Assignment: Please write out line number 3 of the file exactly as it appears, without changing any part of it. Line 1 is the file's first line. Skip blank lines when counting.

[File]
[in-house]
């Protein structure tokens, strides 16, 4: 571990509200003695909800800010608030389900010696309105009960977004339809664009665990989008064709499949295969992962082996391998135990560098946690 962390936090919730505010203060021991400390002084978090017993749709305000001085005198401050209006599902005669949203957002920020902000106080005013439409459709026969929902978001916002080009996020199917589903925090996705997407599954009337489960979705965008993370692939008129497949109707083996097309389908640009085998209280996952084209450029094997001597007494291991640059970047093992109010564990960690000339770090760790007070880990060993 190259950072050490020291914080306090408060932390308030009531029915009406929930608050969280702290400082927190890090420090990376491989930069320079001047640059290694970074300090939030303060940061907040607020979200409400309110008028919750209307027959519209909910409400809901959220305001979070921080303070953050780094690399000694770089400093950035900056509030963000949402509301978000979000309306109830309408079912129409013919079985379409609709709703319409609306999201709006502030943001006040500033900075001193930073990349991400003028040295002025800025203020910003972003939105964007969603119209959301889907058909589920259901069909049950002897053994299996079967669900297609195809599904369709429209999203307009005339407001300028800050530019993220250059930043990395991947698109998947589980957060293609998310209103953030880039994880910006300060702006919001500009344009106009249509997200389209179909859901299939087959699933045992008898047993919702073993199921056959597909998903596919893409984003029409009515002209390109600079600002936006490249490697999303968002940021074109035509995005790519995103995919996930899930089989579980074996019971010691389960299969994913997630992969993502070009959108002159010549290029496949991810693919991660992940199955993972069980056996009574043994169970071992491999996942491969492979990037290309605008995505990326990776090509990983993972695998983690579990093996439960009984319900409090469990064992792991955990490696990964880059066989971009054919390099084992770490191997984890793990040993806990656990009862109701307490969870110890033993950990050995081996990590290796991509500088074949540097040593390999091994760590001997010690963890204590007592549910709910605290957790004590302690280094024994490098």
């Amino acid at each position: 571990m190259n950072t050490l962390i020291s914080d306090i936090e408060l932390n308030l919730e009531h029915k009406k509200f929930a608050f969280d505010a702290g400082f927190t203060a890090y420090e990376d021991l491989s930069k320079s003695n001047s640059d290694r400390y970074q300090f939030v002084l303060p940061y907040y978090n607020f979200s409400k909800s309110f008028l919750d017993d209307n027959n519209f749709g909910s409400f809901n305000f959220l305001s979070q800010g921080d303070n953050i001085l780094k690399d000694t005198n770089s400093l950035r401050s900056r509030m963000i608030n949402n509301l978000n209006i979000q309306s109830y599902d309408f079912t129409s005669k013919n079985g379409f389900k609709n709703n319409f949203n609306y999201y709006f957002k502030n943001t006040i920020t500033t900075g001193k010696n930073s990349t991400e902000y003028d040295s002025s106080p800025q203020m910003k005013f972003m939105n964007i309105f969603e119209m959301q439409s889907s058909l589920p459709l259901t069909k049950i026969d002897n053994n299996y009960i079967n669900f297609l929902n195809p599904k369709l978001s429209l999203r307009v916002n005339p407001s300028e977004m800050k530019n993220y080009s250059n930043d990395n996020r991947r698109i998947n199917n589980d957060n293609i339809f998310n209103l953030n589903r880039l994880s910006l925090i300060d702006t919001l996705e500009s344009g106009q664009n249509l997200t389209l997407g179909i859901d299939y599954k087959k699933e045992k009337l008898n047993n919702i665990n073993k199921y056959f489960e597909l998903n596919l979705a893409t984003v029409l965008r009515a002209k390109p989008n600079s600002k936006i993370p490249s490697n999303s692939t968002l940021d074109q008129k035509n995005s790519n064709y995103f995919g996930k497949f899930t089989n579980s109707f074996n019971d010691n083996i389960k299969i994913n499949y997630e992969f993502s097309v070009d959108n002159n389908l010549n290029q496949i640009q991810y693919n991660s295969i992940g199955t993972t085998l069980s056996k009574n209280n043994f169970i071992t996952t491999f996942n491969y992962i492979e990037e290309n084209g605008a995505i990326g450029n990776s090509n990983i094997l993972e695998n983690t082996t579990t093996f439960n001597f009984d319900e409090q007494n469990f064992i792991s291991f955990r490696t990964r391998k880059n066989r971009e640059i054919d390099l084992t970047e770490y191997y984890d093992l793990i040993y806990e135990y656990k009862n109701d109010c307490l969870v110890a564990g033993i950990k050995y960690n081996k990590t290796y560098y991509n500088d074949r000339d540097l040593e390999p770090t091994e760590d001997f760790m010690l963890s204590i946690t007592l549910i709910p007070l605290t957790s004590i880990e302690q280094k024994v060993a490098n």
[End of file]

């Amino acid at each position: 571990m190259n950072t050490l962390i020291s914080d306090i936090e408060l932390n308030l919730e009531h029915k009406k509200f929930a608050f969280d505010a702290g400082f927190t203060a890090y420090e990376d021991l491989s930069k320079s003695n001047s640059d290694r400390y970074q300090f939030v002084l303060p940061y907040y978090n607020f979200s409400k909800s309110f008028l919750d017993d209307n027959n519209f749709g909910s409400f809901n305000f959220l305001s979070q800010g921080d303070n953050i001085l780094k690399d000694t005198n770089s400093l950035r401050s900056r509030m963000i608030n949402n509301l978000n209006i979000q309306s109830y599902d309408f079912t129409s005669k013919n079985g379409f389900k609709n709703n319409f949203n609306y999201y709006f957002k502030n943001t006040i920020t500033t900075g001193k010696n930073s990349t991400e902000y003028d040295s002025s106080p800025q203020m910003k005013f972003m939105n964007i309105f969603e119209m959301q439409s889907s058909l589920p459709l259901t069909k049950i026969d002897n053994n299996y009960i079967n669900f297609l929902n195809p599904k369709l978001s429209l999203r307009v916002n005339p407001s300028e977004m800050k530019n993220y080009s250059n930043d990395n996020r991947r698109i998947n199917n589980d957060n293609i339809f998310n209103l953030n589903r880039l994880s910006l925090i300060d702006t919001l996705e500009s344009g106009q664009n249509l997200t389209l997407g179909i859901d299939y599954k087959k699933e045992k009337l008898n047993n919702i665990n073993k199921y056959f489960e597909l998903n596919l979705a893409t984003v029409l965008r009515a002209k390109p989008n600079s600002k936006i993370p490249s490697n999303s692939t968002l940021d074109q008129k035509n995005s790519n064709y995103f995919g996930k497949f899930t089989n579980s109707f074996n019971d010691n083996i389960k299969i994913n499949y997630e992969f993502s097309v070009d959108n002159n389908l010549n290029q496949i640009q991810y693919n991660s295969i992940g199955t993972t085998l069980s056996k009574n209280n043994f169970i071992t996952t491999f996942n491969y992962i492979e990037e290309n084209g605008a995505i990326g450029n990776s090509n990983i094997l993972e695998n983690t082996t579990t093996f439960n001597f009984d319900e409090q007494n469990f064992i792991s291991f955990r490696t990964r391998k880059n066989r971009e640059i054919d390099l084992t970047e770490y191997y984890d093992l793990i040993y806990e135990y656990k009862n109701d109010c307490l969870v110890a564990g033993i950990k050995y960690n081996k990590t290796y560098y991509n500088d074949r000339d540097l040593e390999p770090t091994e760590d001997f760790m010690l963890s204590i946690t007592l549910i709910p007070l605290t957790s004590i880990e302690q280094k024994v060993a490098n």